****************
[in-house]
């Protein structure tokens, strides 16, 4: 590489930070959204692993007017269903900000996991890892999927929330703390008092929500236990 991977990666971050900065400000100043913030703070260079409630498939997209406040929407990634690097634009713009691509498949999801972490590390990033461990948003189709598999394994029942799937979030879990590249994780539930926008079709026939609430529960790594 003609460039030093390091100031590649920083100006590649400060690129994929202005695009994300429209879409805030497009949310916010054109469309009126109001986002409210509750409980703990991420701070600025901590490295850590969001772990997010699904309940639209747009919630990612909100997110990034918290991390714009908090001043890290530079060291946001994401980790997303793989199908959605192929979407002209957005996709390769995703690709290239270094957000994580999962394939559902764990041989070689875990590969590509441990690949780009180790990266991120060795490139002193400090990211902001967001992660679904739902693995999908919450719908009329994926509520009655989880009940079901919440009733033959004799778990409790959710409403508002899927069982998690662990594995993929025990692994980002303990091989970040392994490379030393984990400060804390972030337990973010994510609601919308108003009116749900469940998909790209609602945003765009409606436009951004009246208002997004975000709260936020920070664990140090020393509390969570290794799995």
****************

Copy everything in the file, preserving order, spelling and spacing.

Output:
[in-house]
């Protein structure tokens, strides 16, 4: 590489930070959204692993007017269903900000996991890892999927929330703390008092929500236990 991977990666971050900065400000100043913030703070260079409630498939997209406040929407990634690097634009713009691509498949999801972490590390990033461990948003189709598999394994029942799937979030879990590249994780539930926008079709026939609430529960790594 003609460039030093390091100031590649920083100006590649400060690129994929202005695009994300429209879409805030497009949310916010054109469309009126109001986002409210509750409980703990991420701070600025901590490295850590969001772990997010699904309940639209747009919630990612909100997110990034918290991390714009908090001043890290530079060291946001994401980790997303793989199908959605192929979407002209957005996709390769995703690709290239270094957000994580999962394939559902764990041989070689875990590969590509441990690949780009180790990266991120060795490139002193400090990211902001967001992660679904739902693995999908919450719908009329994926509520009655989880009940079901919440009733033959004799778990409790959710409403508002899927069982998690662990594995993929025990692994980002303990091989970040392994490379030393984990400060804390972030337990973010994510609601919308108003009116749900469940998909790209609602945003765009409606436009951004009246208002997004975000709260936020920070664990140090020393509390969570290794799995």